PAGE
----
The U.S. agricultural industry can now produce unlimited quantities of meat and grains at remarkably cheap prices. But it does so at a high cost to the environment, animals and humans. Those hidden prices are the creeping erosion of our fertile farmland, cages for egg-laying chickens so packed that the birds can’t even raise their wings and the scary rise of antibiotic-resistant bacteria among farm animals. Add to the price tag the acceleration of global warming — our energy-intensive food system uses 19% of U.S. fossil fuels, more than any other sector of the economy.
And perhaps worst of all, our food is increasingly bad for us, even dangerous. A series of recalls involving contaminated foods this year — including an outbreak of salmonella from tainted peanuts that killed at least eight people and sickened 600 — has consumers rightly worried about the safety of their meals. A food system — from seed to 7?Eleven — that generates cheap, filling food at the literal expense of healthier produce is also a principal cause of America’s obesity epidemic. At a time when the nation is close to a civil war over health-care reform, obesity adds $147 billion a year to our doctor bills. “The way we farm now is destructive of the soil, the environment and us,” says Doug Gurian-Sherman, a senior scientist with the food and environment program at the Union of Concerned Scientists (UCS).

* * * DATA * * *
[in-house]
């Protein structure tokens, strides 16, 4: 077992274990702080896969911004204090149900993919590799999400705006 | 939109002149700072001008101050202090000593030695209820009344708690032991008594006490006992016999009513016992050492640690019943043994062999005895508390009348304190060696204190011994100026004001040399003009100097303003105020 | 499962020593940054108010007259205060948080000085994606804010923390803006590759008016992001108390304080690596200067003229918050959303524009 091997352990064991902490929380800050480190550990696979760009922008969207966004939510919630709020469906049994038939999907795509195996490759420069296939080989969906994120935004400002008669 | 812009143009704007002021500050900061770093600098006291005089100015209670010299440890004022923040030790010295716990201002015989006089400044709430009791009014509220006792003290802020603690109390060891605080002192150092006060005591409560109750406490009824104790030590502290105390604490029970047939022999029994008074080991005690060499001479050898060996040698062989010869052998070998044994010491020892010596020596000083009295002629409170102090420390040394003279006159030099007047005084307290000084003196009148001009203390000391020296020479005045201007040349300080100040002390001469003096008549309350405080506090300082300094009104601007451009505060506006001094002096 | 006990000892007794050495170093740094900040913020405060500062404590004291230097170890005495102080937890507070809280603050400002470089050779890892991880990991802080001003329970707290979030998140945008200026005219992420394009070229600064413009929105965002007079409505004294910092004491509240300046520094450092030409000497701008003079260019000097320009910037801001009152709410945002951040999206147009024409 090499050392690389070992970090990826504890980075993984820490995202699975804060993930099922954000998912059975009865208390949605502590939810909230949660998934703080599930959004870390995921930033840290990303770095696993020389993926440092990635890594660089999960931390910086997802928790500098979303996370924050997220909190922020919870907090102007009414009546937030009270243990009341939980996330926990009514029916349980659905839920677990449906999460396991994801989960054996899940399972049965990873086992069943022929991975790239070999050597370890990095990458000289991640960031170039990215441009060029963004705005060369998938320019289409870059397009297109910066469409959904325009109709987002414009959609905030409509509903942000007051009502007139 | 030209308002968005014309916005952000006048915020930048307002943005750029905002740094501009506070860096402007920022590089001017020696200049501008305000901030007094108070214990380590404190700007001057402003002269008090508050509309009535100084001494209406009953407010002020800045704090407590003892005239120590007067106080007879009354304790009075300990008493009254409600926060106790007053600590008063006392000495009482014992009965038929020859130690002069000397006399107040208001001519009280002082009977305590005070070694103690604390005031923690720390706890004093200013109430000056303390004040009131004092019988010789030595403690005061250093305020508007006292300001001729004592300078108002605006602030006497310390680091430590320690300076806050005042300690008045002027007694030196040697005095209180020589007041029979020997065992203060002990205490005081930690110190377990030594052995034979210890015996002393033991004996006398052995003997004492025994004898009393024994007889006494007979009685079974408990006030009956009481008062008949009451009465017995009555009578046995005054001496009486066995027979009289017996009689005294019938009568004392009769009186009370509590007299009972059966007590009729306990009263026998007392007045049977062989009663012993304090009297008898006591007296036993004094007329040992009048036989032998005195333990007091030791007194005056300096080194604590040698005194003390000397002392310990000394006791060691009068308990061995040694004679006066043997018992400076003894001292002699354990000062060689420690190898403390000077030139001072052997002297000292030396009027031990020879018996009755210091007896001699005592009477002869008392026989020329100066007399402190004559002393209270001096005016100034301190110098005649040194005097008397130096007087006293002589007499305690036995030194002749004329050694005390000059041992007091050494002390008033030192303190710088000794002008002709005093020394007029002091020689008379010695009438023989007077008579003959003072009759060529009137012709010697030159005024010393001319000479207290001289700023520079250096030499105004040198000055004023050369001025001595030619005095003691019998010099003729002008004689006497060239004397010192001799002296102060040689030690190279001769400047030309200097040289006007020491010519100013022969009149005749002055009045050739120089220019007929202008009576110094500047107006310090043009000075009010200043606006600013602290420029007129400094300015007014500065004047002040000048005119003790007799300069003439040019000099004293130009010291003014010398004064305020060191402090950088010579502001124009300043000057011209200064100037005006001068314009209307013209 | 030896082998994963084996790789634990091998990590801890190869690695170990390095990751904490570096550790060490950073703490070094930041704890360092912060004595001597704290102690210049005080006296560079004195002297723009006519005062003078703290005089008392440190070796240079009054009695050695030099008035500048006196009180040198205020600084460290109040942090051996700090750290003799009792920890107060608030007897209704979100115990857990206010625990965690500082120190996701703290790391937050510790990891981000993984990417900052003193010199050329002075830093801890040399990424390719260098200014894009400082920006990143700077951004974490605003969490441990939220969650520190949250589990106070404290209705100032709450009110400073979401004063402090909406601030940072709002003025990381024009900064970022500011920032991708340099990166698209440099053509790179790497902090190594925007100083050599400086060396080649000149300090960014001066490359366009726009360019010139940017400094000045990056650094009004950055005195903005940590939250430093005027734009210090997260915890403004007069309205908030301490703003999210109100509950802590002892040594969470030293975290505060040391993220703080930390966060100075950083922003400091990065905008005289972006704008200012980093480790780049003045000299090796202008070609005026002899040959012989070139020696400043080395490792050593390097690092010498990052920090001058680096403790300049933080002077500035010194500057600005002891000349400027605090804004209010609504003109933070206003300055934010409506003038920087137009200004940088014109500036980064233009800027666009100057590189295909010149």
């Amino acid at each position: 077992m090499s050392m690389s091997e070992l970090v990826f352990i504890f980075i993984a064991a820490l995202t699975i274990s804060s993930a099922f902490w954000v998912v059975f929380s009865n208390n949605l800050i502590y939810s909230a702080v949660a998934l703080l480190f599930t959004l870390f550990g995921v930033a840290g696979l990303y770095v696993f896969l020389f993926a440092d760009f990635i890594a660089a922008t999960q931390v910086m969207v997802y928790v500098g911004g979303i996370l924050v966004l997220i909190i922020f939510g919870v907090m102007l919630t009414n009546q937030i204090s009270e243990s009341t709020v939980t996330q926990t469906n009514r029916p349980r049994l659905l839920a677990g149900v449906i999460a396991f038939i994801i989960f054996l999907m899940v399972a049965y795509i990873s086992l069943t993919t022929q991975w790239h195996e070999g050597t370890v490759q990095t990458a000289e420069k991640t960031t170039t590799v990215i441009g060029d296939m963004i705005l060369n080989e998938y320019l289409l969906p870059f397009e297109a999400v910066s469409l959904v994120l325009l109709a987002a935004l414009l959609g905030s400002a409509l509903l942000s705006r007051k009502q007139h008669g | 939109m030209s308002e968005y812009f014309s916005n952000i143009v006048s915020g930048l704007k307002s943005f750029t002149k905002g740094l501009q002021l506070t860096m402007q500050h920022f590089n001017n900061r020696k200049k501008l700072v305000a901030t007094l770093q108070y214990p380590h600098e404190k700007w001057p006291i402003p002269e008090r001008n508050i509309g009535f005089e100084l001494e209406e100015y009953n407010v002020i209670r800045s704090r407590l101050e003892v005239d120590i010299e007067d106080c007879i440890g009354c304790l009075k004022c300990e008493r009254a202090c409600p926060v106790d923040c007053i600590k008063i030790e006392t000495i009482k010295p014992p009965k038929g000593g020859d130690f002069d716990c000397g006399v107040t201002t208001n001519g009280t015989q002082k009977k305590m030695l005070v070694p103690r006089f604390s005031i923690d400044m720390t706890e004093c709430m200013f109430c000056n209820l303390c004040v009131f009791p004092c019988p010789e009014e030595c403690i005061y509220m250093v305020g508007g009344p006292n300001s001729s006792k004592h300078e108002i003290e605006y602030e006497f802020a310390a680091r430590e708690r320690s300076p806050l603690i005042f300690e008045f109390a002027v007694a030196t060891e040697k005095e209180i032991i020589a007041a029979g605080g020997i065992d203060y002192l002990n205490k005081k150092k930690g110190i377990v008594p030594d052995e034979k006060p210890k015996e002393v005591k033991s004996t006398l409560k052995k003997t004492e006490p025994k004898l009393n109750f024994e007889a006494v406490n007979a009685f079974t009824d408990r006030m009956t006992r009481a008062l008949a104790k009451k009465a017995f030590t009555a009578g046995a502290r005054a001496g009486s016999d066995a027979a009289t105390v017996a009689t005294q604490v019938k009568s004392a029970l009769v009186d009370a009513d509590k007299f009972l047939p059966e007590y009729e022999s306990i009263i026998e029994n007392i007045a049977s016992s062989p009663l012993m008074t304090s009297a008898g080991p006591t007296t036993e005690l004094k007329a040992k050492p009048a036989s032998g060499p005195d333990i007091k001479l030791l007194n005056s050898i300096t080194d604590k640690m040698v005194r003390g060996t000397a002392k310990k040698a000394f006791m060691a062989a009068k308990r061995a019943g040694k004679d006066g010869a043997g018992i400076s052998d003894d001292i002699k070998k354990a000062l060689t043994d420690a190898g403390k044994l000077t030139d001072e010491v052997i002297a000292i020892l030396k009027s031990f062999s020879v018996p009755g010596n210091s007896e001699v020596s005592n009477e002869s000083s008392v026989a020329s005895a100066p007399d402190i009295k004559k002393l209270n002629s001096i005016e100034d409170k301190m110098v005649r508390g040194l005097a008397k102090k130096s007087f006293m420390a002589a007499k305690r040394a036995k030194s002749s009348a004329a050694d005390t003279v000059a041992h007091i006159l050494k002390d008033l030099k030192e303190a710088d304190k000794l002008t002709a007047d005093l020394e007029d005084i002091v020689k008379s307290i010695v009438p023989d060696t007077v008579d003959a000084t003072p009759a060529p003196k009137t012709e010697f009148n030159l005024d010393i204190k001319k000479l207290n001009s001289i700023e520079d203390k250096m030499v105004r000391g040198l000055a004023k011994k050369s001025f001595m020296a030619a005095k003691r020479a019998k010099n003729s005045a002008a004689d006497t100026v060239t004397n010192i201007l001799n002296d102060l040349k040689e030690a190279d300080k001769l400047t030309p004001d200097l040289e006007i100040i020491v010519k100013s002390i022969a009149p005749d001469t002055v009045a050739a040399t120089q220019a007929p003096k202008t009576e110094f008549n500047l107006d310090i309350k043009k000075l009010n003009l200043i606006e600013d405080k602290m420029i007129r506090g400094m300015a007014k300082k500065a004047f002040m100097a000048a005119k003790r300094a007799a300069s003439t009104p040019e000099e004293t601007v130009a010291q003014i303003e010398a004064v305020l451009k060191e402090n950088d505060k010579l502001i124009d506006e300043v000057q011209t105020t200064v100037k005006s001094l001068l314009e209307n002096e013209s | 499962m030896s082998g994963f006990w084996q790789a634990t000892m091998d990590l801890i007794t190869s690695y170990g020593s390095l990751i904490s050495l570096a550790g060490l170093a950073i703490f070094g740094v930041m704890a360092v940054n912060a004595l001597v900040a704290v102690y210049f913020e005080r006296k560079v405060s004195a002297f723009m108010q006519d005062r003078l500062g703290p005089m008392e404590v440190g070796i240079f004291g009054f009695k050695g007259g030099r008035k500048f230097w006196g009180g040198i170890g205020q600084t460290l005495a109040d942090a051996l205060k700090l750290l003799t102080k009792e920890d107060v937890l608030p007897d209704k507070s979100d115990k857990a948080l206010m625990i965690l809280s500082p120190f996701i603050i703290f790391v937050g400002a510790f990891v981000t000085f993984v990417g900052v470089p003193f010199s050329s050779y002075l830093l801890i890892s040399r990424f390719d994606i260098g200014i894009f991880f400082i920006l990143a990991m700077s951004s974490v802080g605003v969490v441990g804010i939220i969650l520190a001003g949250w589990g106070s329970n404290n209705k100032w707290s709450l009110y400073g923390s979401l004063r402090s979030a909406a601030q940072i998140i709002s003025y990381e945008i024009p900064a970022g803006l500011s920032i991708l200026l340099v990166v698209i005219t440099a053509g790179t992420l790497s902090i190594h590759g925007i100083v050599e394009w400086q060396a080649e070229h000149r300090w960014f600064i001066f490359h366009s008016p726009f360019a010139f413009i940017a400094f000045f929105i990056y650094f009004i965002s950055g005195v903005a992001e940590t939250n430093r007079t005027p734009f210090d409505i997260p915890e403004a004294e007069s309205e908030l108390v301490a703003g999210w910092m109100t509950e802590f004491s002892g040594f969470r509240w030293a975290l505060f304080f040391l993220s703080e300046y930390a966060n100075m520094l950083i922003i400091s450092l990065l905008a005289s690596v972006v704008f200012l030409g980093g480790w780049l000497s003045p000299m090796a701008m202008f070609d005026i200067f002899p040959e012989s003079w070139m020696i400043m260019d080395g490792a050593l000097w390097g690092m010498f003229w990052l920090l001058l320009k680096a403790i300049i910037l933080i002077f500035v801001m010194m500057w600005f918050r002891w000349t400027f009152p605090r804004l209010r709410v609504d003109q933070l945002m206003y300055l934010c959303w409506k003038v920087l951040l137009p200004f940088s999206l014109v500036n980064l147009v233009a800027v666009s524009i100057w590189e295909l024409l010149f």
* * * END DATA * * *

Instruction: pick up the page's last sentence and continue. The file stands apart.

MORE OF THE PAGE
Then check out Food, Inc
and King Corn (if you have Netflix you can get it there)
Here’s a burning question for you–at least one that’s burning another hole in my head.
Why does (almost) everyone want the people who brought you the DMV, public schools, potholes, and, now, the farce that is C.A.R.S. (car allowance rebate system)–which ran out of money in 4 (that’s right F-O-U-R) days (although they have more funding for now), to run your medical care system for you?
I’m trying to wrap my head around this, since I’ve never really been able to understand people who think the government has the answer to all their problems, when most of the time it’s the cause.
Now don’t get me wrong, I’ll be the first to admit that the medical care (I refuse to call it health care because it has nothing to do with keeping you healthy) system is a total fucked up mess, and that insurance companies, which have a lot of influence in government, are a big part of the problem, but, I don’t think that making the government your insurance company is the answer. Just look at the medicare/medicaid systems and how screwed up, and abused, they are.